I have just taken a stroll through the early morning streets of Joubertina. I went to do the banking. Money was on my mind. After a few steps the icy air had turned my thoughts to the new term, what awaited us and what we might be dreaming of.

The walk also reminded me of England. I never owned a car there and my years at College in Berwick Upon Tweed on the border of England and Scotland were walking years. We used to step out of our stone cottage and take to the high road, winding up and away from the old Roman walled town, to the college.

Down below us wound the River Tweed, strung with its three bridges. The high old Roman aquaduct, now topped with the railway, the trains clattering over it as it strides over the river with big high arches. The trees I remember as mostly bare, the delicate branches of bushes iced over with lacy frost.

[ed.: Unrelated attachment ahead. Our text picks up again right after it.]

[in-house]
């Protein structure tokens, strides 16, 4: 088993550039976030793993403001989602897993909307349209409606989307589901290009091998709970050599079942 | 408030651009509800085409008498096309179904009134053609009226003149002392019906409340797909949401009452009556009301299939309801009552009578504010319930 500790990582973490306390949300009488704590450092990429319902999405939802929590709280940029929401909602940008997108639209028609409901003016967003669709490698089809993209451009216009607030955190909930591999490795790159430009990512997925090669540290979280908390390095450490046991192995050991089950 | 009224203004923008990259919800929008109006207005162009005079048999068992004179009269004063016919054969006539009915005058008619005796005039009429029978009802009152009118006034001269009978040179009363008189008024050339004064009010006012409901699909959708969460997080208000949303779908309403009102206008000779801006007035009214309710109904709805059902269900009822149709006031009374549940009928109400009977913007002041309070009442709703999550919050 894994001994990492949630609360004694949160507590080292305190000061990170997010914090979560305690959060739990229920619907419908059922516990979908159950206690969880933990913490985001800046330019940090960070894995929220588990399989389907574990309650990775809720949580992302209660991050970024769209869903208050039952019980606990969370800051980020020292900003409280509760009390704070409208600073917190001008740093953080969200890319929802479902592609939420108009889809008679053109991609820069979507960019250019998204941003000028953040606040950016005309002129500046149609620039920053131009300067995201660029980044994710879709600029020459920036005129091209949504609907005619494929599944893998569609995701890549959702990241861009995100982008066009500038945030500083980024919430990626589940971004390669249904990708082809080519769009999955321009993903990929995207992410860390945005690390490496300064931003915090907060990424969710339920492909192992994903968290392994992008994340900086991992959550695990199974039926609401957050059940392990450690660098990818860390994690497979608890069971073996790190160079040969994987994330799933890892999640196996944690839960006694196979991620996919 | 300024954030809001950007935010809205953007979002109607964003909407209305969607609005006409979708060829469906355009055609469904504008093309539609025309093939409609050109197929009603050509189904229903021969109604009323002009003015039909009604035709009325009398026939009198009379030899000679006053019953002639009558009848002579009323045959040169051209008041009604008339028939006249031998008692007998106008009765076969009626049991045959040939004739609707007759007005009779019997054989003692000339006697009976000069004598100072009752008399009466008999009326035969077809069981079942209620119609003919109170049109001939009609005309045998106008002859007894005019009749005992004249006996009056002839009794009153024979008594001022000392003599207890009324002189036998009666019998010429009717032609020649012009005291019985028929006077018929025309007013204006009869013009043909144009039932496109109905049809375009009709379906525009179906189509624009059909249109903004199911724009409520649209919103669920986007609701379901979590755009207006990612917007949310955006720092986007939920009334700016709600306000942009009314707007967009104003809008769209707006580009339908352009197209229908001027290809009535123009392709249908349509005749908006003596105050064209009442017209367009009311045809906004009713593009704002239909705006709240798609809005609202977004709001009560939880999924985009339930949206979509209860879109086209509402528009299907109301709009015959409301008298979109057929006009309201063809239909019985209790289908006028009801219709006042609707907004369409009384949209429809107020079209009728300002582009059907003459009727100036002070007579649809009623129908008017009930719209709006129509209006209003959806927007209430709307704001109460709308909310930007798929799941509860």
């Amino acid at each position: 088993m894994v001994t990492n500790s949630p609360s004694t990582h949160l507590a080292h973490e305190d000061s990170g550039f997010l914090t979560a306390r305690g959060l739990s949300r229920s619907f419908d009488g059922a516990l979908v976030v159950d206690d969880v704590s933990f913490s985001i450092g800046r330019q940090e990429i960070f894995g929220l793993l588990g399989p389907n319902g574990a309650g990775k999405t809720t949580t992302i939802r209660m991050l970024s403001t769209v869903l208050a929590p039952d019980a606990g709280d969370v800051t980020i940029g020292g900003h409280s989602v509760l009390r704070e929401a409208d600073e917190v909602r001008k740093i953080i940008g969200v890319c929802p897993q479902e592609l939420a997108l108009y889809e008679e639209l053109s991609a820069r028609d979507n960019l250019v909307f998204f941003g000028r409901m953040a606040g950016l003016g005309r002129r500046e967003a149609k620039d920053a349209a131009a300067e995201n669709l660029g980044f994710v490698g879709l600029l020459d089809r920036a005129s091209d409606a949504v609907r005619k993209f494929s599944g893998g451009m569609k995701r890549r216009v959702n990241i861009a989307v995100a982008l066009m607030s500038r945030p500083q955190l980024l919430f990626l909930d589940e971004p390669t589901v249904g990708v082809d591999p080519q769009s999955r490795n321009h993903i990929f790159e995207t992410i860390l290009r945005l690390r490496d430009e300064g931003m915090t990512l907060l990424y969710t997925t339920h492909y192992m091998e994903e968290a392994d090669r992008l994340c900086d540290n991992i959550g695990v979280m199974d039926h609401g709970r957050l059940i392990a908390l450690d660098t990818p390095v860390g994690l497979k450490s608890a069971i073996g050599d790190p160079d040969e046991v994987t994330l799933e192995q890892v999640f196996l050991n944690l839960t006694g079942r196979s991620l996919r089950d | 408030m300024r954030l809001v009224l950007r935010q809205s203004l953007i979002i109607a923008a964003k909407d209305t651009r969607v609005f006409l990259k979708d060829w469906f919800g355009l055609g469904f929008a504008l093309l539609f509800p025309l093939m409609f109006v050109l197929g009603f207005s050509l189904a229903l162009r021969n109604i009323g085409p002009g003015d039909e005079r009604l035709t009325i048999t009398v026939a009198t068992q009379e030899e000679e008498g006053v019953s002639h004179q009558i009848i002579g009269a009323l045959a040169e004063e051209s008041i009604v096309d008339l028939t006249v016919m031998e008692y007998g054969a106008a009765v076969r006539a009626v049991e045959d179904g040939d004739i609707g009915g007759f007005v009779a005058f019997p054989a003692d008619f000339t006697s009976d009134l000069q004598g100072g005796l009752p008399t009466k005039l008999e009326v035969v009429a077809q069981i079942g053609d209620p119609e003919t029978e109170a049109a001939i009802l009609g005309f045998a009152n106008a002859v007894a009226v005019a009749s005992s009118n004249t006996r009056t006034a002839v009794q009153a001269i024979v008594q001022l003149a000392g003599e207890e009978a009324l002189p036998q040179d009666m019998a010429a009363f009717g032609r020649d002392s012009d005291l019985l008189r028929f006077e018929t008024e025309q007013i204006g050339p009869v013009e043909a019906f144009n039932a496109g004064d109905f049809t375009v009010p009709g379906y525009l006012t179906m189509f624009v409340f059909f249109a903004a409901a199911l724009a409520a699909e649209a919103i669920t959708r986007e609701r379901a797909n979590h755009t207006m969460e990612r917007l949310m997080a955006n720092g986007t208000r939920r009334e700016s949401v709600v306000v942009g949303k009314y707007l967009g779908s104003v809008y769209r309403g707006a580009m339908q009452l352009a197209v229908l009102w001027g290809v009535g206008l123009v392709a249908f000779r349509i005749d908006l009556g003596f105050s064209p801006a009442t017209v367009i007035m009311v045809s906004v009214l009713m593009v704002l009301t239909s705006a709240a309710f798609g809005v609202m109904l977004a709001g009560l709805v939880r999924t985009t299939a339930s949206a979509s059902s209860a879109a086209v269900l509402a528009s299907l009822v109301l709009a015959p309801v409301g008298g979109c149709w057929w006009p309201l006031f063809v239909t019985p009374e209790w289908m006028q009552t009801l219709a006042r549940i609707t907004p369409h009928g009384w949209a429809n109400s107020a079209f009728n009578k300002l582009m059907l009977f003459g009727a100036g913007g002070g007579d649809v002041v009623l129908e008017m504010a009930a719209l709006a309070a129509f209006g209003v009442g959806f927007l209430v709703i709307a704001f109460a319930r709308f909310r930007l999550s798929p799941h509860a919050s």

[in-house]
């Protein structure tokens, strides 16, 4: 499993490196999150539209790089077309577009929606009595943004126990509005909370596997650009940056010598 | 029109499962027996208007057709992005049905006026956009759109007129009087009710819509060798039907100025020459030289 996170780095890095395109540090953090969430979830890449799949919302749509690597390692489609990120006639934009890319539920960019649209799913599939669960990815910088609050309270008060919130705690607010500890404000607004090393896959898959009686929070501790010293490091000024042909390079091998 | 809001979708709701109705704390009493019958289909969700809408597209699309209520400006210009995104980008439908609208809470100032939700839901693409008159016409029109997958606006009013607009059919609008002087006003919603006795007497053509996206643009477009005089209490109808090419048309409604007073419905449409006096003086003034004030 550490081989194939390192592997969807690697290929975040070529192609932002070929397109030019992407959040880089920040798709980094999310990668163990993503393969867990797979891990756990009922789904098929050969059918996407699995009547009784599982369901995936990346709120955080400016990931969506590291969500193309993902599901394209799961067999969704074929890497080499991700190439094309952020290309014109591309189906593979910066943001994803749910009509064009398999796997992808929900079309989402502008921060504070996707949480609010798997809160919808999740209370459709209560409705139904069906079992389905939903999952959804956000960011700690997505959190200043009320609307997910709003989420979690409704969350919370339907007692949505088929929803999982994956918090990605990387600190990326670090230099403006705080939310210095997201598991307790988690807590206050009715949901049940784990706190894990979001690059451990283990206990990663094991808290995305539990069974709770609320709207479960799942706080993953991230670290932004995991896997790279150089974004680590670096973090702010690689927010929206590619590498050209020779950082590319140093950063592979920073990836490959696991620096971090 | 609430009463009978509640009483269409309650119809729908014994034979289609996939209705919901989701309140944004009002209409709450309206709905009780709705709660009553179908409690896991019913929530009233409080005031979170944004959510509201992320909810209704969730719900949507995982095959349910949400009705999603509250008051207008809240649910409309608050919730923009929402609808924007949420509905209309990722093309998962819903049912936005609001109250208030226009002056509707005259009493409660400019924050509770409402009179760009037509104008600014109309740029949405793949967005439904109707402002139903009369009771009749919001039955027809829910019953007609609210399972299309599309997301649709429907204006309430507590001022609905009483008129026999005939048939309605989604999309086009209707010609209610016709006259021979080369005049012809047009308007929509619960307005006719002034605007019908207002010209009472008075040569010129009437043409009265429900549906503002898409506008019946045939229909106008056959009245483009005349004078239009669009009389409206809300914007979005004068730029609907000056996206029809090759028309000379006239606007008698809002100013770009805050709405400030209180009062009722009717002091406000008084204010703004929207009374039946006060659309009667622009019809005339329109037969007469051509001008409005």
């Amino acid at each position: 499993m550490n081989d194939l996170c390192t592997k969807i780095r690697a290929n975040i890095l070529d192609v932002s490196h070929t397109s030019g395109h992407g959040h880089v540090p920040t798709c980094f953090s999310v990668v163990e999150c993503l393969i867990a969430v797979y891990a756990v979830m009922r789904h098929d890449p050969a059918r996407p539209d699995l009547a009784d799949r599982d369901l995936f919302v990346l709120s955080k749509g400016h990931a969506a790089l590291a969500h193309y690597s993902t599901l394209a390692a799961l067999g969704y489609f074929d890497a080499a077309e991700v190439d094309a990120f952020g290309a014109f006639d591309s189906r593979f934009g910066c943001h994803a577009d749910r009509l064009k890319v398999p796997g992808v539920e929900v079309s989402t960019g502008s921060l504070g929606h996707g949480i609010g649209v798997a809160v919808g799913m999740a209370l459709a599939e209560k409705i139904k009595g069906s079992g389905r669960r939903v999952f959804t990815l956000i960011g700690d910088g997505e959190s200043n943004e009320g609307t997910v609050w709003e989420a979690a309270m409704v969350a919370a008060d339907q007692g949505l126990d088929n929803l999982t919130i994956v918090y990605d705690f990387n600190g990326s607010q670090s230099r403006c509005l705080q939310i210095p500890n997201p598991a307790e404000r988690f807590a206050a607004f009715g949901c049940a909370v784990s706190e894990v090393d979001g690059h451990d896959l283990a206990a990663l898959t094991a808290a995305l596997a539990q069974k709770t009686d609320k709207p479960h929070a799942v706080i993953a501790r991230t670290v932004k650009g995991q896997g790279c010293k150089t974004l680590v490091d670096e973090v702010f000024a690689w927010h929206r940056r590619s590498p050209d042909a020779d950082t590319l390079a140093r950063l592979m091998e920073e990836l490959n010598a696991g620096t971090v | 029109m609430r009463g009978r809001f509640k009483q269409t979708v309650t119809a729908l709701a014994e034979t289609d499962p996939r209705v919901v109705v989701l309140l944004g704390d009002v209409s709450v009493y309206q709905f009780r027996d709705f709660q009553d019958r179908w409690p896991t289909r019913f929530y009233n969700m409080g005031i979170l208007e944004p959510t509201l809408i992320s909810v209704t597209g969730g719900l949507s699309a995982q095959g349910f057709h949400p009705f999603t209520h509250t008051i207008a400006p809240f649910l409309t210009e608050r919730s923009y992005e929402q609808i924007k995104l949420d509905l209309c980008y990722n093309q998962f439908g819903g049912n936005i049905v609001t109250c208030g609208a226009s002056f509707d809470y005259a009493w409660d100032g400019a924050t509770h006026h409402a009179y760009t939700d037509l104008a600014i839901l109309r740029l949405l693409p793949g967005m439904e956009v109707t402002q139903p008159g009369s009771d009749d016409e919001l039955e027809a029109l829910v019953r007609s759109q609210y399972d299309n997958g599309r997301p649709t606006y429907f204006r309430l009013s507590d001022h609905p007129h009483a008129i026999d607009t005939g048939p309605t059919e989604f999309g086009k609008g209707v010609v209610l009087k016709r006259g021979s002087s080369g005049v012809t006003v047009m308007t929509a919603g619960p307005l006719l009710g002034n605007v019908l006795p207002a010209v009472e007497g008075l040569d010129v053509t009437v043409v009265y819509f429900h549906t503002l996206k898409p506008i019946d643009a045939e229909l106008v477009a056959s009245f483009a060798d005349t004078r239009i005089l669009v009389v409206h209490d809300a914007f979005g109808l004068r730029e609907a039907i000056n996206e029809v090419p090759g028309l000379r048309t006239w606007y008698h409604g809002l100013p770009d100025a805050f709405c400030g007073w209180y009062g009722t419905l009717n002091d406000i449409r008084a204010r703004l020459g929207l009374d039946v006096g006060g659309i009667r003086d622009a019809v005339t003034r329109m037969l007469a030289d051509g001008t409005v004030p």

It was a schoolroom of cold, and I learnt lessons there about the joys of walking. And here in Joubertina I experience it again in a way, because the mountains around us are topped with snow, and up the road at Avontuur I am told, the snow lies fifteen centimeters deep.

And then I find I am dreaming of surfing, because I often dream of water, and Kelly Slater is down the road in Jeffreys Bay. The sky is wide and that washed out winter blue where the sun is only lemony, and I am still thinking of a still, calm sea as I take the turn across the churchyard and head down the hill towards town.

At the church offices I encounter the Dominee and so come out of my reverie to talk of things, Joubertina things, school things, Koshuis things.